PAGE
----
New Delhi: Rahul Gandhi-led Congress party has started preparations for the 2019 general elections, taking steps to ensure a better political understanding with important regional parties with the aim of defeating the incumbent Bharatiya Janata Party (BJP).

The decision to forge alliances reflects a major rethink within the Congress and constitutes a reversal of the post-2014 election rout when Gandhi wanted the party to build its organizational strength in states rather than join hands with regional parties.

Now, taking the first steps towards forging alliances, senior Congress leaders are already at advanced stages of talks with Mayawati-led Bahujan Samaj Party (BSP) and Akhilesh Yadav-led Samajwadi Party (SP) in Uttar Pradesh; Sharad Pawar-led Nationalist Congress Party (NCP) in both Maharashtra and Gujarat; and Jharkhand Mukti Morcha (JMM) for Jharkhand.

The Congress has already finalized its alliance with the Janata Dal (Secular) or JD(S) in Karnataka, the Rashtriya Janata Dal (RJD) in Bihar and is confident of taking ahead its alliance with the Dravida Munnetra Kazhagham (DMK) in Tamil Nadu, party leaders said.

“Pre-poll understanding with our natural allies like RJD will continue and both parties have been in talks. After the recent bypoll win in Maharashtra with NCP, there is a rethink in the party that this alliance should continue in Gujarat as well, something we did not do in the state polls," a top party leader and state incharge said requesting anonymity.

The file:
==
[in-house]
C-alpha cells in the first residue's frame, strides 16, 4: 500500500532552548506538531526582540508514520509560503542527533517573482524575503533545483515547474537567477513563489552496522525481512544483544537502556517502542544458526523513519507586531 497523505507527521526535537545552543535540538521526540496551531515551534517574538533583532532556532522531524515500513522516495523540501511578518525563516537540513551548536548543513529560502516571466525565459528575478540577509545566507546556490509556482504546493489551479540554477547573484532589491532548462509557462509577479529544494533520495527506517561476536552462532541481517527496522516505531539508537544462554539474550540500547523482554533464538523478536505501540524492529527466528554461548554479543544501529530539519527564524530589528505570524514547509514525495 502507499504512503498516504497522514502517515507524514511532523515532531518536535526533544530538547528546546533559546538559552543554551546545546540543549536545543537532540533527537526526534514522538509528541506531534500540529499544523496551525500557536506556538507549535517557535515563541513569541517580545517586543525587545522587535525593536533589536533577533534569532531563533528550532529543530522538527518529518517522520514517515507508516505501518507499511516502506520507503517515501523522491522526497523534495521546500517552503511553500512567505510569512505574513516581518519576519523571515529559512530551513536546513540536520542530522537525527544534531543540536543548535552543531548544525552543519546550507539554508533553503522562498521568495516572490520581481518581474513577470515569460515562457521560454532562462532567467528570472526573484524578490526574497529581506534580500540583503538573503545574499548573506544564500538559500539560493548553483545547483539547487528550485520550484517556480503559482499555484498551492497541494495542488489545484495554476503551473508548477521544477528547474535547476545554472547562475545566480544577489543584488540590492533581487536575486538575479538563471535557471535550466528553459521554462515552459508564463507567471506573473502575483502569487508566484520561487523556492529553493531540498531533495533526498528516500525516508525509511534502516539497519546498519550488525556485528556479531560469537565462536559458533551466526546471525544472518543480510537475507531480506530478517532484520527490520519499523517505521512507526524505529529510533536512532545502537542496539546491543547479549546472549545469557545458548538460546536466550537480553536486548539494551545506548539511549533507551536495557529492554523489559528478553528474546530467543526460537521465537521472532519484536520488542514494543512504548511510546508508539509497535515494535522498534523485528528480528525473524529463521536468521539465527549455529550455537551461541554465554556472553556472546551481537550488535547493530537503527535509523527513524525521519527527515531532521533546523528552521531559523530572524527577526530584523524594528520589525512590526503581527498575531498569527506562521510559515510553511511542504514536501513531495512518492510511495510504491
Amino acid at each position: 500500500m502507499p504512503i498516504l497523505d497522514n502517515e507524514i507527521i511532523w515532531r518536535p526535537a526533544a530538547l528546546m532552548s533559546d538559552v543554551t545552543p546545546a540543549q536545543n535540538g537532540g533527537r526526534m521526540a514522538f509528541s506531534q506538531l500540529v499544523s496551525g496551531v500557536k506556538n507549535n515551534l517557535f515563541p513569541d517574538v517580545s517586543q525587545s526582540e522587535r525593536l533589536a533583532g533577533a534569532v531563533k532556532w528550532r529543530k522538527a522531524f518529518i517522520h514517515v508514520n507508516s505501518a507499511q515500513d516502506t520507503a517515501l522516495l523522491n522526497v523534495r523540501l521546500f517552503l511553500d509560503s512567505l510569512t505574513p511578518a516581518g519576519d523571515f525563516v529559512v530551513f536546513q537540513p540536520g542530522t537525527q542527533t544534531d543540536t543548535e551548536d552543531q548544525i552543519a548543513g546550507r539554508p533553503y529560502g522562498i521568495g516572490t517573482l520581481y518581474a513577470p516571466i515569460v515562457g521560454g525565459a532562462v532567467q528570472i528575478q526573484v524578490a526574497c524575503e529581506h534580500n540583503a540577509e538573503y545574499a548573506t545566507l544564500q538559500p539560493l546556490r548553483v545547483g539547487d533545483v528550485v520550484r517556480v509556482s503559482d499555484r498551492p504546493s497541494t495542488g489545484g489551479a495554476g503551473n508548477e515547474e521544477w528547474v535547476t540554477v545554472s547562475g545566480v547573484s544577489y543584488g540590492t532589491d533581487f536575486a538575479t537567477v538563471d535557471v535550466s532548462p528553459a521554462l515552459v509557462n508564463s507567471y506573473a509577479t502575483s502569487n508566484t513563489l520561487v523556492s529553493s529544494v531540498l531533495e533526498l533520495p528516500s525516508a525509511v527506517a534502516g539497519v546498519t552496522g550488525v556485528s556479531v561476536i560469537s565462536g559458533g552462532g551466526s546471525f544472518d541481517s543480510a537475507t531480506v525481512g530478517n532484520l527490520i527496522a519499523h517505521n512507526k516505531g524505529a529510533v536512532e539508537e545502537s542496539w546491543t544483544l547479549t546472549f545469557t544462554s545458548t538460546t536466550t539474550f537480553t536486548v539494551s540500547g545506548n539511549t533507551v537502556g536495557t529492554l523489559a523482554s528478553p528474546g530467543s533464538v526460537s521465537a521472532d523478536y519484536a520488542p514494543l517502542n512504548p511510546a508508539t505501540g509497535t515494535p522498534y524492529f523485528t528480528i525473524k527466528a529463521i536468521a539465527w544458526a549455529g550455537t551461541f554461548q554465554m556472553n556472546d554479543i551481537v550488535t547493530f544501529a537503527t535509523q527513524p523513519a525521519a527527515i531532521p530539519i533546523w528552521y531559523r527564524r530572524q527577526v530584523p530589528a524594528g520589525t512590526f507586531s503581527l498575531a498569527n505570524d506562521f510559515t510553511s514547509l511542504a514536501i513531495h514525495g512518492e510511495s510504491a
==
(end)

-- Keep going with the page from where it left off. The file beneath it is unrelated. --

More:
Within the Congress leadership, assembly elections due this year in three BJP-ruled states—Madhya Pradesh, Rajasthan and Chhattisgarh—are being seen as a key testing ground for its alliance pitch. In Madhya Pradesh and Chhattisgarh, the Congress is in talks with the BSP and the Gondwana Ganatantra Party (GPP), a regional party with a focus on tribals.

“In both these states, our focus is on smaller parties and tribal parties, many of whom finished third in a considerable number of seats in previous assembly elections. Alliance talks are happening with both BSP and GPP. A guiding principle for pre-poll alignment with other parties is that there should be a respectful seat sharing without diluting our dominance," a senior Congress leader from Chhattisgarh said requesting anonymity.

A key focus in Congress’ alliance strategy is to renew formal talks with former allies who may not be officially on board as yet. A key example is that of Farooq Abdullah-led Jammu & Kashmir National Conference which had broken ties with the Congress soon after general elections in 2014.

“Omar Abdullah and Rahul Gandhi have known each other for years and have continued to remain in touch. Both the parties have been in alliance previously, both in the Centre and in the state. As of now, things are developing slowly," a party leader added.

As the Congress looks at striking alliances, Gandhi has been taking a re-look at whether such alliances will come at the cost of impacting the party’s own growth in these states. According to party leaders, Gandhi’s stand on alliances has evolved over the last three years and he has been taking a keen interest in reaching out to like-minded opposition parties.

“It is a call that the party’s top leadership has to take. We have witnessed serious erosion in our support base and most of these alliances will help us improve our own performance," a Congress state unit president said requesting anonymity.

“However, while it is easier to ally with smaller regional parties limited to one or two states, the real challenge will come when we align with parties which have a dominant presence in their states or in more than one state," the leader added.

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